As virtual meetings become ever more popular, opines Keith Churchouse, the way we present ourselves remains ever important. After all, he writes, people buy people...
The new world of social distancing is now part of our imposed culture as we try to keep ourselves and everyone else safe by staying at home where possible. It is clear from the daily statistics that this is vital to protect ourselves and those at the front line, namely our fabulous NHS teams, carers and other key workers.
The virtual world that has been only part of our lives in the past now seems to be all-consuming, with the ability to meet and greet people face to face now deferred, hopefully not for too long.
Email, telephone, virtual meetings (through Zoom, Microsoft Teams and others) and the odd letter are now becoming normalised for most, but the principles of personal representation have not changed. Above all, you still represent yourself first, before any company or business that you may work for.
And although we are in extraordinary times, people still rightly expect you to maintain the standards that they know you for. The concept that ‘people buy people' does not change just because the engagement is virtual.
I was very conscious of this when I put a tie on for a virtual client meeting. It made me think - why? Now, to those who no longer wear ties or business attire, this question will likely be more deep-seated, and indeed how we will dress for work after lockdown is already being queried by some. However, it was the principle of how I wanted to be viewed and the experience I wanted to provide.
Some go further with commercial banners behind them for online conferencing to reinforce the corporate experience, and others use the generic backgrounds available through virtual meeting technology to present a professional view, rather than home-based clutter. Whatever personal profile is chosen, it is done for a reason, because it still matters in every communication we make verbally, in writing, or visually, and that is unlikely to ever change.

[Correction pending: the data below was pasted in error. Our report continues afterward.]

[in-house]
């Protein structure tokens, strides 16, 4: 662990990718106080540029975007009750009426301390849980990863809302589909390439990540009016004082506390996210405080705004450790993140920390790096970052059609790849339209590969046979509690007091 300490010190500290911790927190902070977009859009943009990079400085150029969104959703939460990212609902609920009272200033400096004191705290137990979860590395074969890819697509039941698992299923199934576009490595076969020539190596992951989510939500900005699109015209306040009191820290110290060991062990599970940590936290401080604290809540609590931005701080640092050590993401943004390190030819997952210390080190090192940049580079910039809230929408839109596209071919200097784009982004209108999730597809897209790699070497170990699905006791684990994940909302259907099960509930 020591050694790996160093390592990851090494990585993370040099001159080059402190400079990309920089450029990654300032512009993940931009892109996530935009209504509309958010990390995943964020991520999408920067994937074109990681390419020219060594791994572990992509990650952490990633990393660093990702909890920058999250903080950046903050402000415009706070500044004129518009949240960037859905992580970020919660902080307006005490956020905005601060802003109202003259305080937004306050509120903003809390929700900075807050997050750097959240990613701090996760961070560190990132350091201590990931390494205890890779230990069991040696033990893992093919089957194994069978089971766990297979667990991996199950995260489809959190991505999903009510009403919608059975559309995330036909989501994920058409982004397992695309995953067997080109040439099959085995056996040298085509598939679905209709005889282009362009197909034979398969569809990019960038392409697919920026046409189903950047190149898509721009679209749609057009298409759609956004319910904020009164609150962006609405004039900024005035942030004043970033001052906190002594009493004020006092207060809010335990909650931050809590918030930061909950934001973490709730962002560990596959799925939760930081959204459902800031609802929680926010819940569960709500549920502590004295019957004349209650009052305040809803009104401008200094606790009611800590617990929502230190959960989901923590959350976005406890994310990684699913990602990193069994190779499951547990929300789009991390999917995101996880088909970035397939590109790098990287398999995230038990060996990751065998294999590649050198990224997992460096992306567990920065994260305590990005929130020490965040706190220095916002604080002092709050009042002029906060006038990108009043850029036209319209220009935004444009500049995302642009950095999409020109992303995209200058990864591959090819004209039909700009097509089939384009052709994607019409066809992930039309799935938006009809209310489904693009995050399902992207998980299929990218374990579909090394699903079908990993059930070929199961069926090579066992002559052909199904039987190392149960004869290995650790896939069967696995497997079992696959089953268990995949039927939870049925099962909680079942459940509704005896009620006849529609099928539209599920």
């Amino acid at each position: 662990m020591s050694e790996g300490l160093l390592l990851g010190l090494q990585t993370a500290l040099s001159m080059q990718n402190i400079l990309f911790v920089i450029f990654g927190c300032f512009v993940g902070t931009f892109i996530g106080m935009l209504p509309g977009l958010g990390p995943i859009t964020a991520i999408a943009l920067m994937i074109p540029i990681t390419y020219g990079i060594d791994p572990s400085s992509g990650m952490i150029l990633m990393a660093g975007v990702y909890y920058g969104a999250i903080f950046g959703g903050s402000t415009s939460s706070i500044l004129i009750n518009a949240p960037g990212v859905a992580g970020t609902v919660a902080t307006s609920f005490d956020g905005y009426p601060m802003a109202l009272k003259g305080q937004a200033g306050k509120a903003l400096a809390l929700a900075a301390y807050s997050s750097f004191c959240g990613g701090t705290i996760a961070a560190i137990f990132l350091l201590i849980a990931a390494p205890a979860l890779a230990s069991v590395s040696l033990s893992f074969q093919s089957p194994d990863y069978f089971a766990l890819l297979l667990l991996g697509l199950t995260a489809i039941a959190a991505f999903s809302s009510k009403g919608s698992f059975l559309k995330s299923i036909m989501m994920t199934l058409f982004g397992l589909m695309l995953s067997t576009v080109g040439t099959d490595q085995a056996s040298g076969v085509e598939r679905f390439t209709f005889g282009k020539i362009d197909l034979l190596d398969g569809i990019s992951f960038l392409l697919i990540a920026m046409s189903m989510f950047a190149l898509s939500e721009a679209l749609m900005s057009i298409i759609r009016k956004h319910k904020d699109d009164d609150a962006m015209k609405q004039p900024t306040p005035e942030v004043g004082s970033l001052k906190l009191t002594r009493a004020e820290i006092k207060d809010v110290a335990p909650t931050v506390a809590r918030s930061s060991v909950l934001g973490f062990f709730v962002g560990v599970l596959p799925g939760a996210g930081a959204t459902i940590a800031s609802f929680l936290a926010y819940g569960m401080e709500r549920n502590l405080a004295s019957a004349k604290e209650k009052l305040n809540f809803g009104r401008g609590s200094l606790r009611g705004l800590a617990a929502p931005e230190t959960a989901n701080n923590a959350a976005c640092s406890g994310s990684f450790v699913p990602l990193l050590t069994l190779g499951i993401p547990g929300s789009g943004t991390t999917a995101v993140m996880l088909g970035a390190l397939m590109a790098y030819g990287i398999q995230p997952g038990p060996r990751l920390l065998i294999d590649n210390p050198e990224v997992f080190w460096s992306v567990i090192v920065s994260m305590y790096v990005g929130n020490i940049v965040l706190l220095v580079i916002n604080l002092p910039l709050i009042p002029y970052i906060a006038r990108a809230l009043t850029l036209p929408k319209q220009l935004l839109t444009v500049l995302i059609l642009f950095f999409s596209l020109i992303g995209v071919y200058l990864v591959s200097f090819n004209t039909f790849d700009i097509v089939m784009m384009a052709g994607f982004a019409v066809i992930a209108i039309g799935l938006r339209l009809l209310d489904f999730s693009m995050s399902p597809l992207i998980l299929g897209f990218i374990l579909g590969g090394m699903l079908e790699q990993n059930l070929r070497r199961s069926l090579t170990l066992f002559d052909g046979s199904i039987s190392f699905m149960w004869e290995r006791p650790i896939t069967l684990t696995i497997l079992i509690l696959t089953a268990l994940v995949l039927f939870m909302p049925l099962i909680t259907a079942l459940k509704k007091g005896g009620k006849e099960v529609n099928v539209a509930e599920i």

The same representation could be suggested for your style of email sign off, your real or virtual business card, your qualifications, your letterhead, or the quality of your client records. Each element can be a form of communication which confirms part of the rich tapestry that is you and is indeed a reflection of the way you want to be viewed and perceived, whether you like it or not. Getting it right really does matter, both now and in the future.
And what of the future when this crisis is over, but not forgotten? That time will come and the only thing we do know is that our modus operandi will be different. Some will struggle with change, and of course others will embrace the new social orders that will emerge and evolve. Change is coming and it has your name on it.
So next time you attend a virtual meeting, now or perhaps as the new norm going forward, as a group or as a one-to-one call with a client or prospect, take a look at your view in the box at the bottom. Perhaps examine the ways in which others present themselves, and see what you like, and what you don't.
What's the background like? Studious, with books and the like behind, or something else that perhaps you had not really intended to share with everyone viewing, as your cat joins the meeting and walks across your keyboard.
With online meetings, the view available to attendees is a real step into your personal world, and you need to decide how you wish others to experience this. From my own perspective, I note that I badly need a haircut, reminding myself of Hanna Barbera's Hair Bear Bunch (certainly showing my age there!), but I think I may not be alone. I hope you like what you see.
Keith Churchouse is director and Chartered financial planner at Chapters Financial
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